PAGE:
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In a statement the Labour councillors said: “We have been focused on the importance as councillors of listening to and serving the local community and creating a space for conversation and the reaching of a consensus when – as here – local views are divided.

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“We appreciate that through the subjective medium of art, this project sought to create something beautiful with a powerful message inspiring positivity compassion and solidarity.

“We also appreciate the local community should have a say in how their public spaces should look, which of many worthy causes are promoted, and also by whom.”

Earlier this month Network Rail confirmed it had asked Through Arts We Rise to alter the lettering as this was thought to breach planning rules.

It is understood that the organisation plans to change its name to make clear the lettering is not an advert.

After some called for the mural to be removed, a petition gathered thousands of signatures in favour of it staying – but locals complained many of those signing it were not from West Hampstead.

Ian Cohen and David Brescia, both former Conservative council candidates in NW6, said: “There is merit in the idea of a rotation of artwork, as long as it is legal, does not surrender public control over future advertising on the site, and is what a majority of residents want.”

Ms Mripa said: “We have agreed a way forward that is the best for the community.

”I am really happy with the outcome of the bridge to become an open gallery and give Voice to the Voiceless by raising awareness about social injustices together with West Hampstead community.”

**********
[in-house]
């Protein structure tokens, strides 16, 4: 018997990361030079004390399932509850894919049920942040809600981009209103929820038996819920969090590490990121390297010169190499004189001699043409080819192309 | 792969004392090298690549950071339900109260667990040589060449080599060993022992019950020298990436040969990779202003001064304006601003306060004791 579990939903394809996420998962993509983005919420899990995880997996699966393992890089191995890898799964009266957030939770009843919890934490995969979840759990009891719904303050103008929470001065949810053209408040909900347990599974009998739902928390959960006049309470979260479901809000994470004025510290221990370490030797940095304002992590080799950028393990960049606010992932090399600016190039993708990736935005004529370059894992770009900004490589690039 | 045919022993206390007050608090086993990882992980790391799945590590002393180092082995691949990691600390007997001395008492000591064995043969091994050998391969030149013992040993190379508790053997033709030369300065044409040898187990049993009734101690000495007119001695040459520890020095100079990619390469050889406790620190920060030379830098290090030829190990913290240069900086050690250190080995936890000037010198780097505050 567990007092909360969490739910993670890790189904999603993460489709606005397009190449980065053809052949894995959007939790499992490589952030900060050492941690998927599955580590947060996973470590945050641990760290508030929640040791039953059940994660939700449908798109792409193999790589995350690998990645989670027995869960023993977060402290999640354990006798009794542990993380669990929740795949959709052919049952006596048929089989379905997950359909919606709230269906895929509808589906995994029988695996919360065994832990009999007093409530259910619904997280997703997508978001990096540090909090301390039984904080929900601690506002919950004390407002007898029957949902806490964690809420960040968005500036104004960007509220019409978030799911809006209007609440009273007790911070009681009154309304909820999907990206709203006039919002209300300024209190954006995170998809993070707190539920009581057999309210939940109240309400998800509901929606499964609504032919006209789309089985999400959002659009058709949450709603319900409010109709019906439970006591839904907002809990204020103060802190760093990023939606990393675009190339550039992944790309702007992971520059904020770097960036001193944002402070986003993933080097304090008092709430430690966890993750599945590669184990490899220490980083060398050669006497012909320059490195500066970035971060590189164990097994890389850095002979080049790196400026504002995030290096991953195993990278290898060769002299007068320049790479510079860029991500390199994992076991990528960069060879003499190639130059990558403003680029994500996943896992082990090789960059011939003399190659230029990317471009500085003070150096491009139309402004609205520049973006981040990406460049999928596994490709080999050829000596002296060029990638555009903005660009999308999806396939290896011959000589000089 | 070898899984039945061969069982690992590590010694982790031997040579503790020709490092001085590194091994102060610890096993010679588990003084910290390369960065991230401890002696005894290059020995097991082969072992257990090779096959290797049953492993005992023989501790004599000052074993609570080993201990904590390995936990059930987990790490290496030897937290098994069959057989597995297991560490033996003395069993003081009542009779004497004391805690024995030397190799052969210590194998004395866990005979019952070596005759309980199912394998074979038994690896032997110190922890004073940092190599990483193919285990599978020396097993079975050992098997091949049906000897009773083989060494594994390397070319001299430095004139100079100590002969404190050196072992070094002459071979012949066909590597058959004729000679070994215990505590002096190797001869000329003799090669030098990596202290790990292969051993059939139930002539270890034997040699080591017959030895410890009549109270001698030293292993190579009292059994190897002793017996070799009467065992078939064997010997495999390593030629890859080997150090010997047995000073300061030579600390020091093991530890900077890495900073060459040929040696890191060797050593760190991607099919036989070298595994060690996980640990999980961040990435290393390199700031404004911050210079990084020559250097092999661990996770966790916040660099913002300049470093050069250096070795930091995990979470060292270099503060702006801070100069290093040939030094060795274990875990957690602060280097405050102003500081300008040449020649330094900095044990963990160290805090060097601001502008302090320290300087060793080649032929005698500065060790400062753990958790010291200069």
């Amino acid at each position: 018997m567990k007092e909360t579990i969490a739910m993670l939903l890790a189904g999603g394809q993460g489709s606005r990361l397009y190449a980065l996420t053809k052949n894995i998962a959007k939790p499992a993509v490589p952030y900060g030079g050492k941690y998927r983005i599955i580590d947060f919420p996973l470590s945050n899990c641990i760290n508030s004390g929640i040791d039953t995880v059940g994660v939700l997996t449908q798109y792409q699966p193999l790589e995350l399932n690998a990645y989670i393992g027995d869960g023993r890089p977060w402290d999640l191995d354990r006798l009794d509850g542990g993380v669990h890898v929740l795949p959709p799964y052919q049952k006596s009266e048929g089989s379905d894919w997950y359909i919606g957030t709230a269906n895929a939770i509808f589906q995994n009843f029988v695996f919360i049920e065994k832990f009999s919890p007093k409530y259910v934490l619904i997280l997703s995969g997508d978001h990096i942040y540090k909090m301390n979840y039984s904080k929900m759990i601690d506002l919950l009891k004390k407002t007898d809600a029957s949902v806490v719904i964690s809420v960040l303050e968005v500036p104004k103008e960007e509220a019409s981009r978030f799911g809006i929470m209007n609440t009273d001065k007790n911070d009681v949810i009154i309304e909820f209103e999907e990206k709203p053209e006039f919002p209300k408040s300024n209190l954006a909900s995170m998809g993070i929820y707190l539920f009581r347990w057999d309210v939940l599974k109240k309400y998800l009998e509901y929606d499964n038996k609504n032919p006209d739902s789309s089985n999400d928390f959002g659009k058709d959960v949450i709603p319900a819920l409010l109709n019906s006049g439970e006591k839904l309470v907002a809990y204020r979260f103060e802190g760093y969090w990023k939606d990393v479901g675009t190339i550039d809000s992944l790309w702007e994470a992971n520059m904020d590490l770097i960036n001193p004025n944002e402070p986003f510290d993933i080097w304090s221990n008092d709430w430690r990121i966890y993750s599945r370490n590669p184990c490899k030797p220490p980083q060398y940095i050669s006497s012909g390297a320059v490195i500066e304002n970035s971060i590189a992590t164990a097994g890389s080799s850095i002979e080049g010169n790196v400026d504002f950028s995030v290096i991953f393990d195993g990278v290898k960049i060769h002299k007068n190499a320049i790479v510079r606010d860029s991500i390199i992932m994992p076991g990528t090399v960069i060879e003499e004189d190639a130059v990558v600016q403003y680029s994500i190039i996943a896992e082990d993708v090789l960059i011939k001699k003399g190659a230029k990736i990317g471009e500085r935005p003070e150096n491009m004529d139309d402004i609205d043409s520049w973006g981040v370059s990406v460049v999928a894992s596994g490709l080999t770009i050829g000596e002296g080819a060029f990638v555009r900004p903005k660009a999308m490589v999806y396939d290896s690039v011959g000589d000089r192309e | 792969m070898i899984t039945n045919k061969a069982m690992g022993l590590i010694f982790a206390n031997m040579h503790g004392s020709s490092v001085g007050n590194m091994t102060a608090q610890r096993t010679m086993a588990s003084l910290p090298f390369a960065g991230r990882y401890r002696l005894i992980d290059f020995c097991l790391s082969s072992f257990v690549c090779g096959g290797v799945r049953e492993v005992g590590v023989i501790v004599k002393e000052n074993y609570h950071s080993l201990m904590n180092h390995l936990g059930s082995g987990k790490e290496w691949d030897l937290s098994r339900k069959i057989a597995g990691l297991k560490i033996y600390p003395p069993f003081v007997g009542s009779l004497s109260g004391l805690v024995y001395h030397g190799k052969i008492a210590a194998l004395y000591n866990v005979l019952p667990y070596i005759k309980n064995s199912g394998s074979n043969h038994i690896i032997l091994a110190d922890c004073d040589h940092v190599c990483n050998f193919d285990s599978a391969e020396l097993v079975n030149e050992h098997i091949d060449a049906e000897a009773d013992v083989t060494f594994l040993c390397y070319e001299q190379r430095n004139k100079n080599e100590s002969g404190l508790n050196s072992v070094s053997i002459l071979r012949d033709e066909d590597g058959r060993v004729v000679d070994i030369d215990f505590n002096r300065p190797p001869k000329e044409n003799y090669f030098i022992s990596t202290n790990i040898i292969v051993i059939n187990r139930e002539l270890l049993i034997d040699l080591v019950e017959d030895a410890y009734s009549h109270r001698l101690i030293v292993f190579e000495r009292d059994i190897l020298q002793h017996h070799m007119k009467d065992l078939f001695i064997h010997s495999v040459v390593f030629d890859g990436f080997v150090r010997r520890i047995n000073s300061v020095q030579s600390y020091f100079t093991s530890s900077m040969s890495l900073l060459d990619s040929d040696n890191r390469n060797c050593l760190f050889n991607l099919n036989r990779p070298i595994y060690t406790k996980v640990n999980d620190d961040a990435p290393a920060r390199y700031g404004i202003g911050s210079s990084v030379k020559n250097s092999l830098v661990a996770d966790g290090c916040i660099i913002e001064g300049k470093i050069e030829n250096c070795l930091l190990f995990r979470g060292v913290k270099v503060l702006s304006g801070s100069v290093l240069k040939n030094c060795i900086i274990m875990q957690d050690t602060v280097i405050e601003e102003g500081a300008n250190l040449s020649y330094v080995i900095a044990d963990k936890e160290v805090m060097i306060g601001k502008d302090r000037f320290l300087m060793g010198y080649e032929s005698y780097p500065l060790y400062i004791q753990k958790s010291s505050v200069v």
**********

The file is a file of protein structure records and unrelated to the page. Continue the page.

In May, Ms Mripa said: “The goal is to bring together socially engaging creative people through arts in raising awareness and supporting human rights issues and community values. Amongst some of the subjects that we will be dealing with are homelessness, mental health, migration, and gender equality.”

It is understood the Through Arts We Rise group was unaware of Mr Flynn’s conviction prior to the artwork being created, while others in favour of the mural’s lettering have said Mr Flynn’s rehabilitation should be considered.

A number of separate billboards created by Mr Eine have been removed after being defaced with references to his conviction.

A Network Rail spokesperson said they had bee made aware of the situation, and did not know this at the time as they had dealth with the arts group. They added: “We are sorry that the recently installed mural on a railway bridge near West Hampstead Thameslink station has had a mixed reception from residents in the area.

“We are committed to working with Camden Council to find a suitable solution and we are looking at the possibility of having the artwork on the bridge changed every year. Any art which is installed in the future will be consulted with the community before it is installed.”